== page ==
What type and how much education is required to become and acupuncturist in the US?
Acupuncturists are recognized as licensed healthcare practitioners in the US. Becoming an licensed acupuncturist consists of a rigorous 4-year master’s program in Traditional Chinese Medicine, a clinical internship, and passing a board exam. Acupuncturists also have to renew their license every two years and complete 50 hours of board-approved continuing education courses.
How much does an acupuncture session cost? Will insurance cover it?
Depending on your practitioner and the specific treatment you are receiving, an acupuncture session can range from $20 (community acupuncture in a group setting) to a hundred dollars. The national average cost is around $75 for an hour-long session. Keep in mind you might have insurance coverage!
Many insurance plans in California now cover acupuncture. The exact amount and type depends entirely on your health needs, insurance company and plan. You can also pay using an FSA or HSA if you have one. You should call your insurance company or check their website for exact acupuncture coverage under your insurance plan.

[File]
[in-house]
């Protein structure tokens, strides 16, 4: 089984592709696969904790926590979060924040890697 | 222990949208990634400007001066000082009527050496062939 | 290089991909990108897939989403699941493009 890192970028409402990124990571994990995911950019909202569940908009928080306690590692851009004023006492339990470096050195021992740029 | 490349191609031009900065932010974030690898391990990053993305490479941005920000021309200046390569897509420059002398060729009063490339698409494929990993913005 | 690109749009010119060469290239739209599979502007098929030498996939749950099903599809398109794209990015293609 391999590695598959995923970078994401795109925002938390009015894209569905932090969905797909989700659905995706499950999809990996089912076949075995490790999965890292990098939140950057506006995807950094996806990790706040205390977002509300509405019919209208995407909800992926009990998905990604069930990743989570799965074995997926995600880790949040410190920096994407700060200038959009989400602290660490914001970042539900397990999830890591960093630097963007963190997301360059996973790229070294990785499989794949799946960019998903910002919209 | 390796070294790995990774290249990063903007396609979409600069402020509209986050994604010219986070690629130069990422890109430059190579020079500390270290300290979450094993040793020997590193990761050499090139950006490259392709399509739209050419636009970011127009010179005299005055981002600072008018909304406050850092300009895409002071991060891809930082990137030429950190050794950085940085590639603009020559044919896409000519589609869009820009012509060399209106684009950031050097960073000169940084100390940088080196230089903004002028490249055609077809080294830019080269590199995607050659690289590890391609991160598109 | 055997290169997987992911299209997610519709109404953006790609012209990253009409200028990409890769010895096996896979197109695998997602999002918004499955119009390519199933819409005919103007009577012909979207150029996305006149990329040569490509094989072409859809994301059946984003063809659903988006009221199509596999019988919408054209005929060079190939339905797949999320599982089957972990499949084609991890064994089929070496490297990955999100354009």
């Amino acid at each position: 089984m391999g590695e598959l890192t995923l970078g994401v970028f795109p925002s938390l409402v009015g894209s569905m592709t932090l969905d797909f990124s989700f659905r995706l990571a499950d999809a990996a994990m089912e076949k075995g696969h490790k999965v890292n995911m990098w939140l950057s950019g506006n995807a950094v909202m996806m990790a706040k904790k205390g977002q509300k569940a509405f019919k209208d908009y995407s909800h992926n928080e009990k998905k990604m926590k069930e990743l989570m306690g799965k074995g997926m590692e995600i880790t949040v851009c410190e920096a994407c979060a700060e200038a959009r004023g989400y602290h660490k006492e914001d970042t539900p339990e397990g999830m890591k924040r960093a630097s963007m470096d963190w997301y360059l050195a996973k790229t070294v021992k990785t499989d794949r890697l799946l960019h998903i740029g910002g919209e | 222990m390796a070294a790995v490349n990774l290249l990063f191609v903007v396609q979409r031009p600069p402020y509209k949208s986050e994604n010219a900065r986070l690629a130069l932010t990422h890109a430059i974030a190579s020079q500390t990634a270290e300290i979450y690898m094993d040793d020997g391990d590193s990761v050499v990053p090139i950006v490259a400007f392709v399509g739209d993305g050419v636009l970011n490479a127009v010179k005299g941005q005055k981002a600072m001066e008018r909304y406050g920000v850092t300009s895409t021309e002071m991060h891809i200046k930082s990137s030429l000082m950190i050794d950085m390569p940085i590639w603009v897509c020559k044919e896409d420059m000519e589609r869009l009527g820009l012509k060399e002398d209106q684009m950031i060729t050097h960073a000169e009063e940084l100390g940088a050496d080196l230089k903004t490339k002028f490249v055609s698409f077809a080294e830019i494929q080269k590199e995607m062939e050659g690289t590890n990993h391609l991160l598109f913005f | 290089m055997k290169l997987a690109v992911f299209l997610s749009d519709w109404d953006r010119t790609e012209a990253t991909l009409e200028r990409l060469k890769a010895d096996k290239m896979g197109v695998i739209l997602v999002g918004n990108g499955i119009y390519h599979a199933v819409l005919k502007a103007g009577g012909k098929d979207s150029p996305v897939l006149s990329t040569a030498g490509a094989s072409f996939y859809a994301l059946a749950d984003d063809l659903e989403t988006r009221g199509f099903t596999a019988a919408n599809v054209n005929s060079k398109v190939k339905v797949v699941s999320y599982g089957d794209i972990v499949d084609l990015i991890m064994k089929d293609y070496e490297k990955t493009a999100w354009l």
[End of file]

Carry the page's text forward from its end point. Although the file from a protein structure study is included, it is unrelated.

How do I find a good acupuncturist?
Our goal here at Rupa Health is to make it seamless for you to find a trusted, credible acupuncturist that specifically fits your needs. We thoroughly vet all our acupuncturists using a process developed in conjunction with some of the top industry experts form institutions like Stanford, Johns Hopkins, etc.
We’ve found that it’s important to find someone with expertise in your specific condition, which is why we categorize & organize practitioners by specialty. We also note which insurance companies practitioners are in network with.